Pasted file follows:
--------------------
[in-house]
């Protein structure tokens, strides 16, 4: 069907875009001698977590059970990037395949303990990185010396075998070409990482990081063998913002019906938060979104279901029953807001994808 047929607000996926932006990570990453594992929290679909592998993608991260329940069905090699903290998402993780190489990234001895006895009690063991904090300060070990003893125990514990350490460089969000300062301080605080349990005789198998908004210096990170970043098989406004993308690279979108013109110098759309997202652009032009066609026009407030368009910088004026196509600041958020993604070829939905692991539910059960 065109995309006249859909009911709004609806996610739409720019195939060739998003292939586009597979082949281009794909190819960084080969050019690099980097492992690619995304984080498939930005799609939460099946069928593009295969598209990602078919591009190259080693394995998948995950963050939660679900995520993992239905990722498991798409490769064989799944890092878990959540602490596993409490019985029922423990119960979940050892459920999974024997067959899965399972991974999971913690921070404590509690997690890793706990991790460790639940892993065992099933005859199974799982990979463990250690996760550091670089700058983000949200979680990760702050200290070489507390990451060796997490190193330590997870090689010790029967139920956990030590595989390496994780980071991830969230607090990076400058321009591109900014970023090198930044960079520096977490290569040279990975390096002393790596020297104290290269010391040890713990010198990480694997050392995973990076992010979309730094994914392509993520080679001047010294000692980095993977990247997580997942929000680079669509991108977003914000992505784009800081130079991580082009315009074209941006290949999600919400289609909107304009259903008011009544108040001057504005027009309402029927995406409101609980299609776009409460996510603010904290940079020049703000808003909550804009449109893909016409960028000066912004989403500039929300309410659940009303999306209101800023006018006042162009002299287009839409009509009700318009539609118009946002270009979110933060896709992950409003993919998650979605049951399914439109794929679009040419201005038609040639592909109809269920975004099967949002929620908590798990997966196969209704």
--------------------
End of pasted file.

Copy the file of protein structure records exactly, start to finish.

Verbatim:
[in-house]
């Protein structure tokens, strides 16, 4: 069907875009001698977590059970990037395949303990990185010396075998070409990482990081063998913002019906938060979104279901029953807001994808 047929607000996926932006990570990453594992929290679909592998993608991260329940069905090699903290998402993780190489990234001895006895009690063991904090300060070990003893125990514990350490460089969000300062301080605080349990005789198998908004210096990170970043098989406004993308690279979108013109110098759309997202652009032009066609026009407030368009910088004026196509600041958020993604070829939905692991539910059960 065109995309006249859909009911709004609806996610739409720019195939060739998003292939586009597979082949281009794909190819960084080969050019690099980097492992690619995304984080498939930005799609939460099946069928593009295969598209990602078919591009190259080693394995998948995950963050939660679900995520993992239905990722498991798409490769064989799944890092878990959540602490596993409490019985029922423990119960979940050892459920999974024997067959899965399972991974999971913690921070404590509690997690890793706990991790460790639940892993065992099933005859199974799982990979463990250690996760550091670089700058983000949200979680990760702050200290070489507390990451060796997490190193330590997870090689010790029967139920956990030590595989390496994780980071991830969230607090990076400058321009591109900014970023090198930044960079520096977490290569040279990975390096002393790596020297104290290269010391040890713990010198990480694997050392995973990076992010979309730094994914392509993520080679001047010294000692980095993977990247997580997942929000680079669509991108977003914000992505784009800081130079991580082009315009074209941006290949999600919400289609909107304009259903008011009544108040001057504005027009309402029927995406409101609980299609776009409460996510603010904290940079020049703000808003909550804009449109893909016409960028000066912004989403500039929300309410659940009303999306209101800023006018006042162009002299287009839409009509009700318009539609118009946002270009979110933060896709992950409003993919998650979605049951399914439109794929679009040419201005038609040639592909109809269920975004099967949002929620908590798990997966196969209704």